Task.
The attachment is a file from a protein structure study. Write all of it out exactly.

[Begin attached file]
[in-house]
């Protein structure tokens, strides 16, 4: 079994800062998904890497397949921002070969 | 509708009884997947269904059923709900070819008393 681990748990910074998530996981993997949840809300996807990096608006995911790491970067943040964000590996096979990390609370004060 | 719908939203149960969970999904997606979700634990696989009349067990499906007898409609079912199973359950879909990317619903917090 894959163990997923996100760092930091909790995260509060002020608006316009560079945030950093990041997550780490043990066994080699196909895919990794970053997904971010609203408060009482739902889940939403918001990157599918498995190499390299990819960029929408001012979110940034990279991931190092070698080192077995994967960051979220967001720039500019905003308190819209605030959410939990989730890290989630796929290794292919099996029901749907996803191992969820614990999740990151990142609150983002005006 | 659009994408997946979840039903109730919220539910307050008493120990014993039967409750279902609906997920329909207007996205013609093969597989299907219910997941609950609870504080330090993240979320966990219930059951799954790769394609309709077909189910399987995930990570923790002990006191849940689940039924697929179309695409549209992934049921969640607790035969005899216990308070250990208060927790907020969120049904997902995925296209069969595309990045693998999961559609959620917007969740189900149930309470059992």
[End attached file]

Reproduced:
[in-house]
């Protein structure tokens, strides 16, 4: 079994800062998904890497397949921002070969 | 509708009884997947269904059923709900070819008393 681990748990910074998530996981993997949840809300996807990096608006995911790491970067943040964000590996096979990390609370004060 | 719908939203149960969970999904997606979700634990696989009349067990499906007898409609079912199973359950879909990317619903917090 894959163990997923996100760092930091909790995260509060002020608006316009560079945030950093990041997550780490043990066994080699196909895919990794970053997904971010609203408060009482739902889940939403918001990157599918498995190499390299990819960029929408001012979110940034990279991931190092070698080192077995994967960051979220967001720039500019905003308190819209605030959410939990989730890290989630796929290794292919099996029901749907996803191992969820614990999740990151990142609150983002005006 | 659009994408997946979840039903109730919220539910307050008493120990014993039967409750279902609906997920329909207007996205013609093969597989299907219910997941609950609870504080330090993240979320966990219930059951799954790769394609309709077909189910399987995930990570923790002990006191849940689940039924697929179309695409549209992934049921969640607790035969005899216990308070250990208060927790907020969120049904997902995925296209069969595309990045693998999961559609959620917007969740189900149930309470059992």